The impairment of immune system of cancer patients induced by the tumor together with the previous oncological therapies is largely proven. The evaluation of immunocompetence would provide evidences of which patients are going to benefit from immunotherapy (32). A deficit in the number of B cells, a reduced CD4/CD8 ratio and an increase in late-stage differentiated cells such as CD8+CD28− T cells distinguish the “immune-compromised” profile (33). In that logic, besides EGF concentration, the proportion of CD8+CD28− T cells, CD4 T cells, and the CD4/CD8 ratio after CTP was correlated with the clinical benefit of CIMAvax-EGF (33).

Vaccinated patients with CD4+ T cells counts greater than 40%, CD8+CD28− T cells counts lower than 24% and a CD4/CD8 ratio >2 after first-line platinum-based CTP, achieved a significantly large median survival, as compared to controls with the same phenotype. MST was 46.4 months for vaccinated patients with CD4+ counts >40% vs. 12.3 months for the matched controls, 37.2 vs. 14.3 months for vaccinated and controls with CD8+CD28− T cells counts <24% and 50.4 vs. 14.3 months for treated vs. non-treated patients with CD4/CD8 ratio >2 (33).

These findings highlight the potential value of T cell subpopulations and EGF serum levels, measured after front-line CTP, as predictive biomarkers of CIMAvax-EGF efficacy.

Combining CTP and CIMAvax-EGF

CIMAvax-EGF is commonly administered after patients have finished first-line CTP. However, it would be important to start vaccination earlier in the course of the disease, given that the vaccine requires time to elicit a neutralizing response. In that sense, CIMAvax-EGF was administered concurrently with platinum doublets or even, before CTP (34). In addition, CTP and cancer vaccines could be additive through different mechanisms: by decreasing immunosuppressive cells such as T-regulatory and myeloid-derived suppressor cells, by stimulating massive antigen release leading to effective cross-priming, by modifying the tumor microenvironment and by augmenting the T-cells traffic of into the tumors (35). Oxaliplatin and cisplatin can stimulate antitumor responses, through the induction of immunogenic cell death (35). The release of new antigens can activate dendritic cells, which in turn, that activate cytotoxic lymphocytes (35, 36).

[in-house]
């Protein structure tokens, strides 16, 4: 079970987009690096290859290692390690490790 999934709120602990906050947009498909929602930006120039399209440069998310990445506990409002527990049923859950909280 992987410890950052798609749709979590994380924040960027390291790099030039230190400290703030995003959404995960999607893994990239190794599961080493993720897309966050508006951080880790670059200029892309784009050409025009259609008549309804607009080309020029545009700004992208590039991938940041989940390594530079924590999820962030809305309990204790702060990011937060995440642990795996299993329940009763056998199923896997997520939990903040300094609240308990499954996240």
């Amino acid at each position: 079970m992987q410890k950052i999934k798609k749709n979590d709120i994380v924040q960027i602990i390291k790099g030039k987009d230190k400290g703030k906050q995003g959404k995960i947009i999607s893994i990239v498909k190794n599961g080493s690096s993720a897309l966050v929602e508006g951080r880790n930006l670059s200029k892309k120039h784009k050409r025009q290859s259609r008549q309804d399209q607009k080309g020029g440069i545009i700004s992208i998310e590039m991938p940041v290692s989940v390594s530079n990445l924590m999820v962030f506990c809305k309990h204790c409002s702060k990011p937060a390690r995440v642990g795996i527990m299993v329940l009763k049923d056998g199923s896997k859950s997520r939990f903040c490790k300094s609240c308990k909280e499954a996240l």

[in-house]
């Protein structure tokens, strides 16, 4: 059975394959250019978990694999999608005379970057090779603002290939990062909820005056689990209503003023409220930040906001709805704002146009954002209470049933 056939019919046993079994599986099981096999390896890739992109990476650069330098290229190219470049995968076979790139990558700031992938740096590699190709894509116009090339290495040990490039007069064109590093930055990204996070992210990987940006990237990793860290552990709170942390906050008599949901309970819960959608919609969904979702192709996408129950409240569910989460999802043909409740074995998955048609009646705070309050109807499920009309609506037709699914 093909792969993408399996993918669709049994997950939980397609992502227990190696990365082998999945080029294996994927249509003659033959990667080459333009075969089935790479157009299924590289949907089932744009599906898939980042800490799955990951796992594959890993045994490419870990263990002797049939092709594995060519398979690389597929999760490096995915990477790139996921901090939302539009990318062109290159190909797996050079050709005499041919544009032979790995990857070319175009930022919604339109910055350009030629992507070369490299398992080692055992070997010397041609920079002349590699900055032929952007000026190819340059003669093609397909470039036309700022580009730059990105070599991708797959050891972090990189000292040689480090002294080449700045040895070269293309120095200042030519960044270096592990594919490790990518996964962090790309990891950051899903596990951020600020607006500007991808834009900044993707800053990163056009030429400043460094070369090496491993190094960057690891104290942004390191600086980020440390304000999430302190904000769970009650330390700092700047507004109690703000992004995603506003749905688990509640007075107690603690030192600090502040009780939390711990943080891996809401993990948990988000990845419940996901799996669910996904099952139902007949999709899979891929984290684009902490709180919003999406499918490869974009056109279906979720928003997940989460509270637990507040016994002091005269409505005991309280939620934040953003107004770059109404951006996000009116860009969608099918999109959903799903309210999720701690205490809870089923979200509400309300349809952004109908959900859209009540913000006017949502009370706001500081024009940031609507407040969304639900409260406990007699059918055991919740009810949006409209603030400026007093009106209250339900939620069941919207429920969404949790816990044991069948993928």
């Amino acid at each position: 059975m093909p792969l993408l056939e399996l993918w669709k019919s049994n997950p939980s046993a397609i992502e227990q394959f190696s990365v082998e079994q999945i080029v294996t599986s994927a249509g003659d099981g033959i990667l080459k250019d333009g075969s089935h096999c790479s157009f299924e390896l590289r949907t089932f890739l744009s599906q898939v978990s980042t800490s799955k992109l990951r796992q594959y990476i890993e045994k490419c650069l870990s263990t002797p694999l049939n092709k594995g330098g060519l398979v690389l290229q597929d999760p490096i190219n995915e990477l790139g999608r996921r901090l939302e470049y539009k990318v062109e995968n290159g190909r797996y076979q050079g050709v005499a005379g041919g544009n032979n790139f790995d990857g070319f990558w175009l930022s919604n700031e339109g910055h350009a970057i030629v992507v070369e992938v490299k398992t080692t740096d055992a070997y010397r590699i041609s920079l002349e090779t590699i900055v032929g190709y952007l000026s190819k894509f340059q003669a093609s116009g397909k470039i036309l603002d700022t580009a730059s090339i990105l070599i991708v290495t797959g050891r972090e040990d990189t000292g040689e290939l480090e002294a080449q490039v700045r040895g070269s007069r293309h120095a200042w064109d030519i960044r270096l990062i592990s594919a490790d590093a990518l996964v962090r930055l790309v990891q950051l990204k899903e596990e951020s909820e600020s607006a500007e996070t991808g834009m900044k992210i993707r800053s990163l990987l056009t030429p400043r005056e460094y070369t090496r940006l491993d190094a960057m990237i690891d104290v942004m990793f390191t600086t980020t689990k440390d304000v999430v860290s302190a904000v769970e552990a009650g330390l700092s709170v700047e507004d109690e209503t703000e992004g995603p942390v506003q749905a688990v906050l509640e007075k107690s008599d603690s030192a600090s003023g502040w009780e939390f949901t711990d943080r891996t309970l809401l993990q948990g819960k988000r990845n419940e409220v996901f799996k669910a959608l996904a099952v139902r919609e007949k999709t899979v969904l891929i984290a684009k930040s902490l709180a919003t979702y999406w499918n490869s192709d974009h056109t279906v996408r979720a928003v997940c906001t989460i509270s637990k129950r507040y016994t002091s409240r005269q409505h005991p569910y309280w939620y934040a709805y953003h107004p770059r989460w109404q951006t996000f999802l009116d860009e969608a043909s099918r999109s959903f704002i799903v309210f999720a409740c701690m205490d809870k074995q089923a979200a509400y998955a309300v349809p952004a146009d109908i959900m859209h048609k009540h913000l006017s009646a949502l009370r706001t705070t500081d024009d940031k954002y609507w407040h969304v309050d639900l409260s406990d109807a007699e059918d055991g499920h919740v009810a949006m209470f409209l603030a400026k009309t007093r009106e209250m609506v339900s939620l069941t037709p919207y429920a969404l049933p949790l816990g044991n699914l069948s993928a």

Dose-dense platinum CTP did not affect CIMAvax-EGF capacity to induce a potent antibody response. Immunogenicity in terms of percentage of good responders or immunodominance against loop B was better after vaccinating concurrently or before CTP, as compared to the standard sequential platinum doublets and vaccination (34). Increased immunogenicity could be explained by the earlier unset of vaccination or by the potentiating effect of the cytotoxic drugs.

CIMAvax-EGF in Primary Care Units and Future Perspectives

After completing the Phase III, a Phase IV trial was launched where the family medicine physicians administered CIMAvax-EGF in primary health care units (policlinics). In total, 45 primary level units together with 24 secondary level units (hospitals) participated in the study that enrolled more than 1,000 patients in 3 years. This study was registered in the National Public Registry of Clinical Trials (, trial number RPCEC00000181). Administering the vaccine at primary care institutions granted better access and treatment compliance. Safety was confirmed; the most frequently reported adverse events were pain at the site of injection followed by fever, headache, chills, nausea, and dyspnea (22).

Overall survival of those patients that received at least one vaccine dose was 13.9 months (mean) and 7.0 months (median). Survival rate at 12 and 24 months was 34.8 of 18.1%, respectively. On the other hand, the overall survival of patients receiving at least the induction doses was 16.93 months (mean) and 9.9 months (median). The 12 and 24 months survival rate was of 44.1 and 23.3%, respectively.

In summary, CIMAvax-EGF was safe in patients with NSCLC at advanced stages treated in primary care facilities. The safety profile coincided with the previously described in controlled studies. CIMAvax-EGF also showed benefit in terms of survival, mainly in those subjects that completed four vaccine doses. Treatment with CIMAvax-EGF resulted in preliminary evidences of improvement in the quality of life, which was significant for the emotional functioning and the fatigue symptom. The use of medications to control pain was stable during vaccination (22).